Opposition Research for TKD Woodworking

So, I’ve done some of the work, built three different items (two types of cutting boards and a photo frame). I’ve got plans for another frame (pretty cool) and some boxes. Now that I’ve built some items, I know the material costs, labor time, and my estimated overhead costs. With that, I can start determining estimated sales cost for each item in order to recoup my time/costs. Time to do some opposition research!

One of the big places to sell arts & crafts online is Etsy.com (I’m sure a lot of you are aware of it). You can purchase a wide range of items, of all shapes and sizes, crafted by people throughout the world. It’s a major “side hustle” location, and lets you create your own Etsy store, where someone can click on and see all the crafts you sell. You can check out your competition there for their prices, quality, and variety of items – and compare to what you are thinking of offering. What did I find out?

I have to improve my game a lot!

Obviously, the items I’m starting with are very easy to make and sell, so there will be a lot of people to compete with. In addition, it’s a worldwide market place, so I will be competing with labor costs that might be well under my estimates (I’m going with $20/hr. for my time). They may also have the ability to setup and make large runs, which can bring down the cost-per-piece of an item. Still, what I’m seeing is impressive:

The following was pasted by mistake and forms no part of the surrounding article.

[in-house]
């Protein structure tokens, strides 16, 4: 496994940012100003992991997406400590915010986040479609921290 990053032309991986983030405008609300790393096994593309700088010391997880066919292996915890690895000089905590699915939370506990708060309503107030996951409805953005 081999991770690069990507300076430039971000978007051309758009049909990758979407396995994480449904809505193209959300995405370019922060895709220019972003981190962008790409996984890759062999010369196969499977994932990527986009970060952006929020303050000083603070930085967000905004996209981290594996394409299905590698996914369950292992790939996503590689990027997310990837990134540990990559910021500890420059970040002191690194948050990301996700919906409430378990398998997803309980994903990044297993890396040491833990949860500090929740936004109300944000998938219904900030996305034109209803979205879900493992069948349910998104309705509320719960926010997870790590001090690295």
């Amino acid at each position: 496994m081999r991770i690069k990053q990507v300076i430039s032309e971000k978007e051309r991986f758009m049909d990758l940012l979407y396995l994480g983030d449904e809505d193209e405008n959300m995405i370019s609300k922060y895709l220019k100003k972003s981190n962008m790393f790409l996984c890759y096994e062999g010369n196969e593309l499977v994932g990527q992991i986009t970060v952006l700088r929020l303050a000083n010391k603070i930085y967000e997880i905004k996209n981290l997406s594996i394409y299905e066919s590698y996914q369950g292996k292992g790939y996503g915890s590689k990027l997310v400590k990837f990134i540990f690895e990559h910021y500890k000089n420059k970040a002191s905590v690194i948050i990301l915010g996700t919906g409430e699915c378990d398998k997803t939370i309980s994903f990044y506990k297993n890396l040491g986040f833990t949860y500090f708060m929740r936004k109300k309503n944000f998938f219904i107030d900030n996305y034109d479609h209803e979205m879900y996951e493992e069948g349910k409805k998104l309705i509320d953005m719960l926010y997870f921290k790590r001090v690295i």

1. Costs are all over the board. There are items similar to mine which are selling for 50% – 200% of what I was going to ask
  2. Quality looks pretty good. I definitely can’t try to sell stuff that is not up to par
  3. There are a lot of sellers with 5-star ratings, so when I’m first starting out, I’ll be behind the curve
  4. The options some of the sellers have are tremendous. One person lets you pick the wood your cutting board will be made out of, the pattern, etc. Other ones do personal engraving. All of this for competitive costs to what I was thinking of charging.

I know I’ll need to build a bigger assortment in order to both compete and to see what sells. I’ll also need to look into making items which aren’t as generic as cutting boards.

At least I’ve got an idea of what I’m up against!

Mr. 39 Months

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